Several comments on proposed revisions to § 29.3(g) and § 29.3(h) regarding provisional registration indicate that the proposed definition of “provisional registration” did not adequately specify the process by which a provisionally registered program would receive permanent registration, continuance of provisional registration, or rescission of registration.

Response: We agree with these comments and have clarified the requirements by expanding the definition of “provisional registration” to refer to the relevant criteria in § 29.3(g) and § 29.3(h), which provide for provisional registration and review of provisionally registered programs. These additions will avoid any ambiguity between the proposed definition of provisional registration in § 29.2, and the subsequent opportunity for additional review and/or removal of the provisional status after the first full training cycle. Accordingly, in the final rule “provisional registration” is defined to mean, “the 1-year initial approval of newly registered programs that meet the required standards for program registration, after which program approval may be made permanent, continued as provisional, or rescinded following a review by the Registration Agency, as provided for in the criteria described in § 29.3(g) and § 29.3(h).”

“Quality Assurance Assessment”

In their discussion of program performance standards in proposed § 29.6, some commenters recommended establishing a clear definition of “quality assurance assessment.”

Response: We agree that § 29.6 will be improved by adding a formal definition for “quality assurance assessment,” so that programs are assessed consistently and fairly across the National Apprenticeship System. Accordingly, in the final rule “quality assurance assessment” means, “a comprehensive review conducted by a Registration Agency regarding all aspects of an apprenticeship program's performance, including but not limited to determining if apprentices are receiving: On-the-job training in all phases of the apprenticeable occupation; scheduled wage increases consistent with the registered standards; related instruction through appropriate curriculum and delivery systems; and that the Registration Agency is receiving notification of all new registrations, cancellations, and completions as required in this part.” This definition codifies the Office of Apprenticeship's existing practice of reviewing programs for quality based on the factors described above.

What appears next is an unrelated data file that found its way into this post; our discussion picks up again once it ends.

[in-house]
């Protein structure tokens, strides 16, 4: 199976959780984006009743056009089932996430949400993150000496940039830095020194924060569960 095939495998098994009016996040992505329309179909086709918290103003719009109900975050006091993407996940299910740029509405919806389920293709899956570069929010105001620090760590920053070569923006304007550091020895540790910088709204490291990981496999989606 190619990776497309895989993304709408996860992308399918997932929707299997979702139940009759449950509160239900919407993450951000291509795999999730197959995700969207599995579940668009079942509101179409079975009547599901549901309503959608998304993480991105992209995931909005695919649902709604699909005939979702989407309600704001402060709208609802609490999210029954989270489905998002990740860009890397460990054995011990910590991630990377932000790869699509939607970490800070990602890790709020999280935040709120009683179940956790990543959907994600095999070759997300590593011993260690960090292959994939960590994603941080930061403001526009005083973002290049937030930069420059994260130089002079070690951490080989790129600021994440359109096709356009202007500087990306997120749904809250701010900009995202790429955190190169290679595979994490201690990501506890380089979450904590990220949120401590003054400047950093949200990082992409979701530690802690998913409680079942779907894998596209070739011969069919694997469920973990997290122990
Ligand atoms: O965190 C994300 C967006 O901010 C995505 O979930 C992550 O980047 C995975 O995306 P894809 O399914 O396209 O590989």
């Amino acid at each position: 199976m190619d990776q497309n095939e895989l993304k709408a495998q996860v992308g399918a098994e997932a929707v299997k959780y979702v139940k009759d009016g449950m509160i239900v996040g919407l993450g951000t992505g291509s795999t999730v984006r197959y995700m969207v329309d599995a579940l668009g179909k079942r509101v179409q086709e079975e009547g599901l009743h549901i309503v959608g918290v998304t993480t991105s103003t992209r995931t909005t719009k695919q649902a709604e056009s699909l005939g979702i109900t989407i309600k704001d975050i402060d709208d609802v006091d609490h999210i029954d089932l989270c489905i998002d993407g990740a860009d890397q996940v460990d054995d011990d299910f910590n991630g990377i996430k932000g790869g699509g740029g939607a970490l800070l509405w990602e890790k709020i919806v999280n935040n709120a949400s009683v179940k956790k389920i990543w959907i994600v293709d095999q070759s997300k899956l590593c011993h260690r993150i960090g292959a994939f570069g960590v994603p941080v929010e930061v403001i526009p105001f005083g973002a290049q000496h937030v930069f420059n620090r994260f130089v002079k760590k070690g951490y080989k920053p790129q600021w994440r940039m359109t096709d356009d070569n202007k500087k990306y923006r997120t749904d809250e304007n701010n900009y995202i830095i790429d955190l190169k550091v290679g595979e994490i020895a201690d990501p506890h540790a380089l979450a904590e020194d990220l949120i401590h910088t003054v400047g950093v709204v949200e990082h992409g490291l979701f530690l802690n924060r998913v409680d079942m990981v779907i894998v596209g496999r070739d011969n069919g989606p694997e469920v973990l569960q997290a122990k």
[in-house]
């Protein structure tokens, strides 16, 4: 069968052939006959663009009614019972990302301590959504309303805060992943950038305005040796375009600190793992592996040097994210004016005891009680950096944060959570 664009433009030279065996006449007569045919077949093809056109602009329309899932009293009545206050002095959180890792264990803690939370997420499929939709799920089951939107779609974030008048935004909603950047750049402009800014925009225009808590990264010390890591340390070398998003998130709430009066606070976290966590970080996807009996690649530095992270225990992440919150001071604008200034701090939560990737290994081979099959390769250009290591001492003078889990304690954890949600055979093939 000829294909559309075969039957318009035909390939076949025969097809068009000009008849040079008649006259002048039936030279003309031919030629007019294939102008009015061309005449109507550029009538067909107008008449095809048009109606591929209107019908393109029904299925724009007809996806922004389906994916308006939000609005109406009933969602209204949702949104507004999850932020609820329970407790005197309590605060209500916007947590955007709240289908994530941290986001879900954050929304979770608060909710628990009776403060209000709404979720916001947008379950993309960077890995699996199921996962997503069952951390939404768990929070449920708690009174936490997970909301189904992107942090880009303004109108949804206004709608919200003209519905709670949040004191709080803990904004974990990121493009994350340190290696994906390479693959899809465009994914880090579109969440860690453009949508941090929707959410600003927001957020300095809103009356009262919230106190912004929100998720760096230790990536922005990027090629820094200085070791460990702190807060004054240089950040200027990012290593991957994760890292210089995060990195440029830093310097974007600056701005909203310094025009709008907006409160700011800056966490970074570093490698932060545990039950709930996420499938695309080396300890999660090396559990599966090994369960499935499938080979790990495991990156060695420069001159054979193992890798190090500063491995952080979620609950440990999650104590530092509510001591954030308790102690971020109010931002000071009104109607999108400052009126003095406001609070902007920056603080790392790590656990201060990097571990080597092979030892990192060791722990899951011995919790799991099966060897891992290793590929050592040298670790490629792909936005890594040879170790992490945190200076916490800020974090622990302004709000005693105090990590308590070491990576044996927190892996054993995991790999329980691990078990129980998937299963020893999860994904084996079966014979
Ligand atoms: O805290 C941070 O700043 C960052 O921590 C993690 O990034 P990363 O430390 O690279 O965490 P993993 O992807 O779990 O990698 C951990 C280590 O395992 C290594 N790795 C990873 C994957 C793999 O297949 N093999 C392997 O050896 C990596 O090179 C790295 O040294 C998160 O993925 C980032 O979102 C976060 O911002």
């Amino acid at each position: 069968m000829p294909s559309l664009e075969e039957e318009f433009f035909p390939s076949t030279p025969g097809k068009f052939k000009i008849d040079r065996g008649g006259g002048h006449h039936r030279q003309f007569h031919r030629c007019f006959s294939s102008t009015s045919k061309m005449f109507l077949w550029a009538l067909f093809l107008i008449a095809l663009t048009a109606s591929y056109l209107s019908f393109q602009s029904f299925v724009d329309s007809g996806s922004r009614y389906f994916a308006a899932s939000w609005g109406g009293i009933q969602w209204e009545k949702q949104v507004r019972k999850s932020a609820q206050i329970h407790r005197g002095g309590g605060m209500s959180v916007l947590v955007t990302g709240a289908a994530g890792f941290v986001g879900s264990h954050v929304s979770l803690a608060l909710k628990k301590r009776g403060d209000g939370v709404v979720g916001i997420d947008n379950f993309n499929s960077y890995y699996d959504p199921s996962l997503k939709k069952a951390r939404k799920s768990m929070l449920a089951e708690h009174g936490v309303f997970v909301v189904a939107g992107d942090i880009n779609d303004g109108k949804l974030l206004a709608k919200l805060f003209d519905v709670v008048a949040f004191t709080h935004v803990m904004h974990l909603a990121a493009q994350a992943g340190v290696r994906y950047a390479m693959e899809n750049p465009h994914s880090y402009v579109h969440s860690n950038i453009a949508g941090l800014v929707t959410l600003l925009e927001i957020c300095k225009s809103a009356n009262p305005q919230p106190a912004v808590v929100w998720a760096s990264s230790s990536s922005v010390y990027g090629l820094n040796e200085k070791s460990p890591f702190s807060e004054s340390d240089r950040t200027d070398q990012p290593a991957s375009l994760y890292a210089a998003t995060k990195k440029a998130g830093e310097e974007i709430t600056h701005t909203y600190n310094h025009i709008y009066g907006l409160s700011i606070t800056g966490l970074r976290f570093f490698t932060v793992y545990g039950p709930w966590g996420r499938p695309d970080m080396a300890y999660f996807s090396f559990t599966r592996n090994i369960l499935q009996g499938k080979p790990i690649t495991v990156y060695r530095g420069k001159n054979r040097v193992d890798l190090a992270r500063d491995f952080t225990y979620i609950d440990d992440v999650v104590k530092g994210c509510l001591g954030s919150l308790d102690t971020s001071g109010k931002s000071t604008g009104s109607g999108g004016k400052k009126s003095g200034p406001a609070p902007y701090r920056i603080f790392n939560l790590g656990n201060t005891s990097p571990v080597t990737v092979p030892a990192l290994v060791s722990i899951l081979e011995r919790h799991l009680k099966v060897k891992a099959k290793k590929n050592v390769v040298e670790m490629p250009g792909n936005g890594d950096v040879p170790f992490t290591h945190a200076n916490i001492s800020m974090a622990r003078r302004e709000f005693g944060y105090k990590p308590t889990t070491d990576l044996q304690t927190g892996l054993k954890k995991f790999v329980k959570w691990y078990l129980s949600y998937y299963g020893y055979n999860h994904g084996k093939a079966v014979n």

“Registration Agency”

A commenter asserted that by expanding the definition of “Registration Agency” to include registration of apprentices and programs, providing technical assistance, and conducting reviews for compliance with parts 29 and 30, and quality assurance assessments, the Department is attempting to retain the services of a State Apprenticeship Agency without Federal funding or State legislative approval.

Response: We disagree with these assertions. The definition of “Registration Agency” codifies existing practice in the National Apprenticeship System in which a Registration Agency, whether it is the Office of Apprenticeship or a recognized State Apprenticeship Agency, provides guidance and assistance to help program sponsors comply with this part; reviews registered programs; and registers apprentices and programs. We view these functions as necessary to properly administer the National Apprenticeship System. Further, the definition is intended to emphasize consistency across the National Apprenticeship System regarding the types of support and assistance that registered apprenticeship program sponsors should receive from a Registration Agency, regardless of their geographic location. It should also be noted that State Apprenticeship Agency recognition as a Registration Agency, for Federal purposes, is voluntary. We have made no change to the proposed definition of “Registration Agency.”

“Related Instruction”

Several commenters noted that the proposed separation of apprenticeship's theoretical instruction into two terms, “related technical instruction” and “supplemental instruction,” creates undue complications. On the other hand, a commenter praised the addition of “supplemental instruction,” stating that such instruction will increase opportunities for learning, as well as provide additional opportunities to create and ensure equitable classroom and worksite environments. Other commenters asserted that “related instruction” should not be limited to “core” requirements. Further, the commenters noted that safety processes like CPR/first-aid training may be part of a related training for many apprenticeable occupations and expressed concern that valuable training would be marginalized.